I’ve blogged about specialty crops in the past. The fact is, “specialty crop” is a loose term that can be applied to just about anything that isn’t a major commodity. These “major commodities” tend to include corn, soy beans, wheat, rice, and cotton. I was rereading some older posts today and realized I never revisited that conversation about specialty crops. Well, I’ve decided to do so, in the form of a list. Here are some specialty crops that I simply cannot live without:
5.) Sweet potatoes. Not to be confused with yams, sweet potatoes are one of my favorite veggie-starch-root-things. Bake ’em, put ’em in a pie, cut them into fries, use them in a casserole…whatever the case, I’m usually pretty thrilled that sweet potatoes are a part of my life (especially if there are marshmallows involved). According to WHFoods.com, sweet potatoes are remarkably high in Vitamin A, which is an antioxidant. They’re also rich in Vitamin C for strong immune systems and plenty of valuable minerals.
4.) Herbs. Not only do these make my culinary life more interesting, but they impact my life in a more serious way. My mother and stepfather both work for one of the largest herb growers and processors in the western hemisphere. While my taste buds would be heartbroken if there were no demand for herbs, my life would be drastically different without them! Herbs aren’t just tasty…they can also serve as additional sources of nutrients. Granted, the amounts are relatively small, but every beneficial bit helps. Plus, herbs can help minimize the use of sodium-based seasonings, which is good for blood pressure. (Besides, a world without pesto pasta sauce is not a world I want to live in.)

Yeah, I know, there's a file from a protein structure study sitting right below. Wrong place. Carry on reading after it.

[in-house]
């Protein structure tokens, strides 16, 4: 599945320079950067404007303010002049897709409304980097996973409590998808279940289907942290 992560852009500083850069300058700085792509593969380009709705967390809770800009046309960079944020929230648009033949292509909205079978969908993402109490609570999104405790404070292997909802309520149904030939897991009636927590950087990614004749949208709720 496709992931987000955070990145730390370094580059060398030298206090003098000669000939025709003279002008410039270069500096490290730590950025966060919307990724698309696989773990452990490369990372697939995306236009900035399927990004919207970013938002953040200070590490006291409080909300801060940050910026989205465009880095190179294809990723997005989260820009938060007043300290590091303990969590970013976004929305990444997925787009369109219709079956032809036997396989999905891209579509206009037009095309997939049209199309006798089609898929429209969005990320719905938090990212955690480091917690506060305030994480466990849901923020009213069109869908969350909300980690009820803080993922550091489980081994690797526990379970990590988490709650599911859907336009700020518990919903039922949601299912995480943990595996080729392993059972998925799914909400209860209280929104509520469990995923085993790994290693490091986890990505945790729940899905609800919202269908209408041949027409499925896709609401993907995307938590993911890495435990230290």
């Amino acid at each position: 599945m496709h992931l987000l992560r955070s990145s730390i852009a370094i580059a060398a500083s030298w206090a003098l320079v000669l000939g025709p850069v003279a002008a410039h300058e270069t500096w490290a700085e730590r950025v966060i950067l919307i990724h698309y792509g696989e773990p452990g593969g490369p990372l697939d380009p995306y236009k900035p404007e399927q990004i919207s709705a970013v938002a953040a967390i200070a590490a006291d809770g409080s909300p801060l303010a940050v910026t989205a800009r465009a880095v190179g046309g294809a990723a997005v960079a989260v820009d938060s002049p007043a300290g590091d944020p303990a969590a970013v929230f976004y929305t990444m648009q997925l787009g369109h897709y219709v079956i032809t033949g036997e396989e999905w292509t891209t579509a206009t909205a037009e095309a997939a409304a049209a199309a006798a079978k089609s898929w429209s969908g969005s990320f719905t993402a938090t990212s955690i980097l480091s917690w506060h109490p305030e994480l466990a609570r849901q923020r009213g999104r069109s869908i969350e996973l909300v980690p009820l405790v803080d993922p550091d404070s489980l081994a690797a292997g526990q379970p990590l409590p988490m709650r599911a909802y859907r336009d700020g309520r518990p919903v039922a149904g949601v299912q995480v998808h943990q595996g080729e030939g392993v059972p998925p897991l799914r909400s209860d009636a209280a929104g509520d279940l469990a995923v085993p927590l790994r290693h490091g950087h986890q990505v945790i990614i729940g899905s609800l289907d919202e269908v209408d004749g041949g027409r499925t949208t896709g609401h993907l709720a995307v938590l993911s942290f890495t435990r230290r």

3.) Rabbits. I know these aren’t technically a “crop” but they can be “harvested” and can be considered a crop in that sense. For five years, I raised rabbits. The meat became one of my favorite entrees. It’s lean, fiber-rich, easy to incorporate into all skill levels of cooking, and versatile. While I hardly eat rabbit meat anymore, I’m still glad that I have pretty easy access to it.
2.) Nuts. I have a friend in California whose farm I intend to visit this summer during my west coast adventures. His name is Brent and he raises almonds. His website can be found here. Thanks to Brent, I have a better understanding for the work and the dedication that goes into raising these delicacies. Much like herbs, they’re an unsung hero of the culinary world. Nuts are rich in essential fatty acids, generally omega-3 and omega-6 and contain protein and other vital nutrients. In a nutshell (haha, get it?) they’re a great addition to a healthy diet and a must-have for some really tasty dishes.
1.) Popcorn. I’m a poor, time-crunched college student. Sometimes, the concept of a sit-down meal is hard for me to fathom. At some points it’s downright impossible to make time. I’ve found that one of my old fall-backs, time and time again, has become popcorn. It’s one of those quick, easy-to-transport, reliable, low-fat food sources that every college kid appreciates. If I had a dime for every time my breakfast, lunch, or supper consisted of popcorn…well, college would be paid for. I have to point out that not all popcorn is created equal. Flavored popcorns, heavily-salted popcorns, and the super-extra-extremely-buttery popcorns can actually be pretty bad for you. (I still enjoy them, though…) HOWEVER, popcorn as a whole has served me very well. Want to learn more about popcorn production? Check out my friend Zach Hunnicutt on Twitter, here. Zach and his family raise corn, soybeans, and popcorn in central Nebraska.
There it is. My top list of specialty crops that I could not live without. I could have gone on forever; there are food and fiber crops raised all over the world that we don’t take proper time to appreciate. I’m sure I could have some up with a much more creative list, full of detailed descriptions of obscure, unheard-of crops. However, these are the ones that hit home for me. They’re the ones I find myself taking for granted.
What are some specialty crops you find yourself grateful for? What’s that obscure food ingredient that comes to mind? Share your feedback! We’ve all got our specialty crop favorites.